6. pOCD (Pedophile OCD)

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    Someone with pOCD is plagued by intrusive, unwanted fears that they were somehow inappropriate with a child or wanted to be. Unlike someone who truly wants those things there is no enjoyment derived from the thoughts, as they are intrusive and unwanted. Typically these are the last people who would ever hurt a child and it is precisely their horror at the idea which causes the thought to get stuck in the OCD mental loop. A typical compulsion for pOCD is avoiding children, particularly avoiding being alone with them.

    7. Memory Hoarding


    Someone experiencing memory hoarding feels the need to perfectly capture and recall memories such as a wedding or a special vacation, and the thought of not being able to accurately recall that event causes extreme anxiety. They may replay memories over and over or focus too hard on appreciating certain moments. For example someone without memory hoarding who is selling their first car might pause as they hand over the keys, remember the good times they had with the car, and then move on. Someone with this form of OCD will feel extreme anxiety in that moment, trying to capture a last “perfect” feeling. They may take excessive mental images or even actual photos in order to relieve their anxiety.

    8. 'Just Right' OCD


    Someone suffering from 'Just Right' OCD has a need for actions or objects to feel “right” and/or not have any connection to a bad thought. The focus is usually around a chronic feeling of incompleteness. Imagine if every time you completed a simple task (such as choosing a box of cereal or walking through a doorway), the message in your brain that the task was completed never gets sent. So even though you know you completed the task, it doesn’t feel right. For example someone may put their tie on in the morning and have the sudden feeling that the task does not feel right. They will then feel the need to undo the tie and put it on again, continuing as many times as necessary until it feels like the task has been completed.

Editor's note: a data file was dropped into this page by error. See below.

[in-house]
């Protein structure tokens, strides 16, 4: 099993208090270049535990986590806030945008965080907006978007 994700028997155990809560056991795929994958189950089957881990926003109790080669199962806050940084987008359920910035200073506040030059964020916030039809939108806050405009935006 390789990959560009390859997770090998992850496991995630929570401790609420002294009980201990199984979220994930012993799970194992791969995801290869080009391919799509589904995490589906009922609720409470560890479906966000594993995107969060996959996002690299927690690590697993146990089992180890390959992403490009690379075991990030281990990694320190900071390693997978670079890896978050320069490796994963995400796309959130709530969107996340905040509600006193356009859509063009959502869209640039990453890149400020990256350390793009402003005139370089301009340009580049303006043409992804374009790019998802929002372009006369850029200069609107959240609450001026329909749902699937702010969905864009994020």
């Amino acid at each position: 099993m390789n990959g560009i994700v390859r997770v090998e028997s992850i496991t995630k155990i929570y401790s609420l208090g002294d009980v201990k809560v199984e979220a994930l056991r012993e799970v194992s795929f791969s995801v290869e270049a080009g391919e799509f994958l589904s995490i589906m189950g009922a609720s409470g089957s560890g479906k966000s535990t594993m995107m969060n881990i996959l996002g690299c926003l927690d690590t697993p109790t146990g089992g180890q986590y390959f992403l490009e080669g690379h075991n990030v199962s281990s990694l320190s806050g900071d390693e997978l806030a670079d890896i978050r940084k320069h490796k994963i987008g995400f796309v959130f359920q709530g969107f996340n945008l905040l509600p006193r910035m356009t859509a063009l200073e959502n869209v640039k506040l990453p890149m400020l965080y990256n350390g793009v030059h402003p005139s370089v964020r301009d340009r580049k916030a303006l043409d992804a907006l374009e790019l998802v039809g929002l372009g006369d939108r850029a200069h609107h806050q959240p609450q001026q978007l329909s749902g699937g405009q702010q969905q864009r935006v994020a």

9. Olfactory Reference Syndrome


    Someone suffering from Olfactory Reference Syndrome experiences an intense fear that they are emitting a terrible odor (such as their breath or general body odor, etc). They can fear that a normal bodily smell is extremely pronounced or even fear a completely made-up odor. Common compulsions are excessive washing, reassurance-seeking from friends or family, or even avoiding other people altogether.

    10. Pure-O OCD


    Most of the above fall under this broad category. Someone who has Pure-O OCD experiences intrusive mental images, thoughts, or impulses that go against their core values. They are so horrified at having a thought (which causes the thought to show up more and more) that they engage in various mental behaviors to combat the anxiety and guilt. These mental behaviors are still compulsions even though they are not observable by others, therefore the name 'Pure-O' (or purely obsessional, without compulsions) is actually inaccurate. Common compulsions include mental checking, mental comparisons, or repeating “good” words and images to counteract the “bad” ones.